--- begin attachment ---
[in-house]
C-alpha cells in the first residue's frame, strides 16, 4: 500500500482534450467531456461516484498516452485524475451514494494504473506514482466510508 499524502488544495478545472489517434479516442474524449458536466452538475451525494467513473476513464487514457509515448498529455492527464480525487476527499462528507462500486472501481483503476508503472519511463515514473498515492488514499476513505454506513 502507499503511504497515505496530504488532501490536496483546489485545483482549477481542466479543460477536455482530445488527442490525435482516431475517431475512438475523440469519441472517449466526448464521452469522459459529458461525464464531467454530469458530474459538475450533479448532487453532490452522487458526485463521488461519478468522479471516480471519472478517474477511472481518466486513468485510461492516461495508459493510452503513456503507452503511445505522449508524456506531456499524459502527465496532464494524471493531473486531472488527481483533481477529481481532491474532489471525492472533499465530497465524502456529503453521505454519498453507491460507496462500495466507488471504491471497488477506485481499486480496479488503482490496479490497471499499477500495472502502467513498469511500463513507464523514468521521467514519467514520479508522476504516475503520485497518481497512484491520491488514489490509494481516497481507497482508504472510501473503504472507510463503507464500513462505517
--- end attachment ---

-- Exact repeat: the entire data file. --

[in-house]
C-alpha cells in the first residue's frame, strides 16, 4: 500500500482534450467531456461516484498516452485524475451514494494504473506514482466510508 499524502488544495478545472489517434479516442474524449458536466452538475451525494467513473476513464487514457509515448498529455492527464480525487476527499462528507462500486472501481483503476508503472519511463515514473498515492488514499476513505454506513 502507499503511504497515505496530504488532501490536496483546489485545483482549477481542466479543460477536455482530445488527442490525435482516431475517431475512438475523440469519441472517449466526448464521452469522459459529458461525464464531467454530469458530474459538475450533479448532487453532490452522487458526485463521488461519478468522479471516480471519472478517474477511472481518466486513468485510461492516461495508459493510452503513456503507452503511445505522449508524456506531456499524459502527465496532464494524471493531473486531472488527481483533481477529481481532491474532489471525492472533499465530497465524502456529503453521505454519498453507491460507496462500495466507488471504491471497488477506485481499486480496479488503482490496479490497471499499477500495472502502467513498469511500463513507464523514468521521467514519467514520479508522476504516475503520485497518481497512484491520491488514489490509494481516497481507497482508504472510501473503504472507510463503507464500513462505517